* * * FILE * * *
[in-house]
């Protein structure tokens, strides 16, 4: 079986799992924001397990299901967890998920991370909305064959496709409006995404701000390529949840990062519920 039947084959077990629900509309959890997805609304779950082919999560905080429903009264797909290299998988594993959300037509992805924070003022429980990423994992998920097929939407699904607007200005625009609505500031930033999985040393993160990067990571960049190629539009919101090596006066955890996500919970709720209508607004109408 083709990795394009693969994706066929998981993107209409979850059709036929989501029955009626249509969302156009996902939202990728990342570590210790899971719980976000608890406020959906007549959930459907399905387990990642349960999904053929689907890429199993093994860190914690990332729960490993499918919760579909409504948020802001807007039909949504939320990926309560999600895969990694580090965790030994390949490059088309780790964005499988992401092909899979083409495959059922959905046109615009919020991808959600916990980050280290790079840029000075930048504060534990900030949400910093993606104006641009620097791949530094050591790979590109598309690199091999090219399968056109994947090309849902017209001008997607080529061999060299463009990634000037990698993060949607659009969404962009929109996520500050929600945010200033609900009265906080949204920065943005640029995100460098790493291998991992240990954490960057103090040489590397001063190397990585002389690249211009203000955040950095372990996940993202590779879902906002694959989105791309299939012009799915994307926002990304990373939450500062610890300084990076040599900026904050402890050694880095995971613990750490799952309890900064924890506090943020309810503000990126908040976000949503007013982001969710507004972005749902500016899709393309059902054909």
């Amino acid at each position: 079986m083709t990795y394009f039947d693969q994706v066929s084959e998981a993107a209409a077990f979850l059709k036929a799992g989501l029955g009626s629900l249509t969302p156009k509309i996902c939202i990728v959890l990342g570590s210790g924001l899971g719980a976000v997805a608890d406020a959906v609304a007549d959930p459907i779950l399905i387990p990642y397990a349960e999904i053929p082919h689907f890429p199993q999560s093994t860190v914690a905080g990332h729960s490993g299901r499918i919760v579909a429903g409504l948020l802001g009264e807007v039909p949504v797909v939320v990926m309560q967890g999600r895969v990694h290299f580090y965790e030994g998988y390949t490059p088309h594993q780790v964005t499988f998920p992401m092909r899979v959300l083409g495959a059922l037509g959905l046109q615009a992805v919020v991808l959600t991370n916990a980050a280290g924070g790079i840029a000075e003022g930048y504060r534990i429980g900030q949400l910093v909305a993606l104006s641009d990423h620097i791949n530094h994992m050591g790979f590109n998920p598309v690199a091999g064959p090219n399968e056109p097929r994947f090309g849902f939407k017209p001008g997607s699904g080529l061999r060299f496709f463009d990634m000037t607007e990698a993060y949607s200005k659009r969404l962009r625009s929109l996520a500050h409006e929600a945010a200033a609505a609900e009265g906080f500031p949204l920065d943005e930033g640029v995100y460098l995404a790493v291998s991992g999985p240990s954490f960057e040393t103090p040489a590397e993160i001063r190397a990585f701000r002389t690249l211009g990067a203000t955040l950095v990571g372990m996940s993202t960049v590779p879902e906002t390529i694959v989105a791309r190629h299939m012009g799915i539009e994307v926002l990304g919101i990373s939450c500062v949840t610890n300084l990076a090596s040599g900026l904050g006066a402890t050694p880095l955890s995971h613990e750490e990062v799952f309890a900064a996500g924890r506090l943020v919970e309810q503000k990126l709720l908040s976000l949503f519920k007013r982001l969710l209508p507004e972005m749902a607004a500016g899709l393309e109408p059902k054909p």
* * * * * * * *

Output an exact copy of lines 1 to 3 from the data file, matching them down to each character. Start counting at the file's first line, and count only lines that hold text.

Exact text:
[in-house]
């Protein structure tokens, strides 16, 4: 079986799992924001397990299901967890998920991370909305064959496709409006995404701000390529949840990062519920 039947084959077990629900509309959890997805609304779950082919999560905080429903009264797909290299998988594993959300037509992805924070003022429980990423994992998920097929939407699904607007200005625009609505500031930033999985040393993160990067990571960049190629539009919101090596006066955890996500919970709720209508607004109408 083709990795394009693969994706066929998981993107209409979850059709036929989501029955009626249509969302156009996902939202990728990342570590210790899971719980976000608890406020959906007549959930459907399905387990990642349960999904053929689907890429199993093994860190914690990332729960490993499918919760579909409504948020802001807007039909949504939320990926309560999600895969990694580090965790030994390949490059088309780790964005499988992401092909899979083409495959059922959905046109615009919020991808959600916990980050280290790079840029000075930048504060534990900030949400910093993606104006641009620097791949530094050591790979590109598309690199091999090219399968056109994947090309849902017209001008997607080529061999060299463009990634000037990698993060949607659009969404962009929109996520500050929600945010200033609900009265906080949204920065943005640029995100460098790493291998991992240990954490960057103090040489590397001063190397990585002389690249211009203000955040950095372990996940993202590779879902906002694959989105791309299939012009799915994307926002990304990373939450500062610890300084990076040599900026904050402890050694880095995971613990750490799952309890900064924890506090943020309810503000990126908040976000949503007013982001969710507004972005749902500016899709393309059902054909």
């Amino acid at each position: 079986m083709t990795y394009f039947d693969q994706v066929s084959e998981a993107a209409a077990f979850l059709k036929a799992g989501l029955g009626s629900l249509t969302p156009k509309i996902c939202i990728v959890l990342g570590s210790g924001l899971g719980a976000v997805a608890d406020a959906v609304a007549d959930p459907i779950l399905i387990p990642y397990a349960e999904i053929p082919h689907f890429p199993q999560s093994t860190v914690a905080g990332h729960s490993g299901r499918i919760v579909a429903g409504l948020l802001g009264e807007v039909p949504v797909v939320v990926m309560q967890g999600r895969v990694h290299f580090y965790e030994g998988y390949t490059p088309h594993q780790v964005t499988f998920p992401m092909r899979v959300l083409g495959a059922l037509g959905l046109q615009a992805v919020v991808l959600t991370n916990a980050a280290g924070g790079i840029a000075e003022g930048y504060r534990i429980g900030q949400l910093v909305a993606l104006s641009d990423h620097i791949n530094h994992m050591g790979f590109n998920p598309v690199a091999g064959p090219n399968e056109p097929r994947f090309g849902f939407k017209p001008g997607s699904g080529l061999r060299f496709f463009d990634m000037t607007e990698a993060y949607s200005k659009r969404l962009r625009s929109l996520a500050h409006e929600a945010a200033a609505a609900e009265g906080f500031p949204l920065d943005e930033g640029v995100y460098l995404a790493v291998s991992g999985p240990s954490f960057e040393t103090p040489a590397e993160i001063r190397a990585f701000r002389t690249l211009g990067a203000t955040l950095v990571g372990m996940s993202t960049v590779p879902e906002t390529i694959v989105a791309r190629h299939m012009g799915i539009e994307v926002l990304g919101i990373s939450c500062v949840t610890n300084l990076a090596s040599g900026l904050g006066a402890t050694p880095l955890s995971h613990e750490e990062v799952f309890a900064a996500g924890r506090l943020v919970e309810q503000k990126l709720l908040s976000l949503f519920k007013r982001l969710l209508p507004e972005m749902a607004a500016g899709l393309e109408p059902k054909p």